Near or Perhaps the Antimenes Painter, Attic, active ca. 530-ca. 510 BCE
Jar (Amphora) with Herakles fighting Amazons, and Dionysos, woman, and dancing Satyrs, lid from another vessel, ca. 520 BCE
Archaic Period
Greece, probably Attica Region
17 ¾ × 10 7/8 × 10 7/8 in. (45.1 × 27.6 × 27.6 cm)
3-D Object/Sculpture
1965-27 DJ

Photo: Paul Hester
Image 2: Photo: Paul Hester Image 3: Photo: Paul Hester Image 4: Photo: Paul Hester Image 5: Photo: Paul Hester Image 6: Photo: Paul Hester
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This black-figure neck amphora (jar) is attributed to the Antimenes Painter (active between 520–510 BCE) or another painter in the same workshop. The neck amphora is a standard Athenian shape that was regularly exported to Etruria and deposited in tombs. This particular container, acquired by the de Menils in 1965, is thought to have come from a burial in Cerveteri, Italy. The lid, although well-fitting, originally belonged to another vessel, likely from the same grave. The amphora is decorated in the black-figure technique with added red and white pigments. Each panel image, one per side, is framed by four palmettes with volutes.


On one side, Herakles (also known as Hercules) fights three Amazons. Herakles is identifiable by the belted lion skin he wears and his upraised knotted club. He directly fights one armored figure, who has fallen to one knee. As Herakles prepares to deal the killing blow with his knotted club, another armored figure with a shield and spear moves from the right to engage the hero. Both of these figures wear crested helmets and appear to have a few remnants of white pigment on their skin, almost entirely lost now. A third foe, holding a spear and a quiver and wearing a long-sleeved garment, leggings, and pointed cap, flees to the left of the scene. Herakles fights Amazons on multiple occasions in mythology, including the Amazonian queens Hippolyta, from whom he had to acquire her girdle as the 9th of his labors, and Andromache, whom he fought at Troy. This motif does not appear in images until the 6th century BCE.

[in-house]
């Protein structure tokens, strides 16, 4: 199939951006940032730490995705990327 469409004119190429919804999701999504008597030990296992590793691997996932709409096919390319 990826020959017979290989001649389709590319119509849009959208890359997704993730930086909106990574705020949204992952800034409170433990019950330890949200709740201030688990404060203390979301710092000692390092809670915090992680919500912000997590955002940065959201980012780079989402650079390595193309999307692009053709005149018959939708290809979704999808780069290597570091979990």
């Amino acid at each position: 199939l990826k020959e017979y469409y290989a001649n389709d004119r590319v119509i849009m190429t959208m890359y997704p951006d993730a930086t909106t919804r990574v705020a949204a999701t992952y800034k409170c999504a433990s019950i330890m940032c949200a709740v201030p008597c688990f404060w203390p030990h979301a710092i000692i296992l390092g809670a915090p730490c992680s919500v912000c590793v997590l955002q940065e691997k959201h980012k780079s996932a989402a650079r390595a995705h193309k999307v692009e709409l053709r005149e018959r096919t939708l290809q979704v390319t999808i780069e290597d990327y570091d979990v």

On the other side, the Greek god Dionysos, with two crossed ivy branches behind him, holds a drinking horn (rhyton) to a woman standing in front of him. She clasps his hand on the rhyton and plucks at her mantle (himation). She is most likely Dionysos’s wife Ariadne. Satyrs dance on either side of the couple; both are bearded, like Dionysos, as well as have horse tails and very long fingers. Satyrs are companions of Dionysos.


The neck of the vessel is decorated with a palmette-lotus chain, a very distinctive feature for the workshop. Above the panel, a series of “tongues” alternating in colors borders the image. A simple meander, a type of decorative border with a continuous line, runs below the figural panels above an upright lotus bud chain and rays. This schema is common on vases by the Antimenes Painter and the associated workshop. Neck amphorae from this workshop often include imagery of Herakles or Dionysos.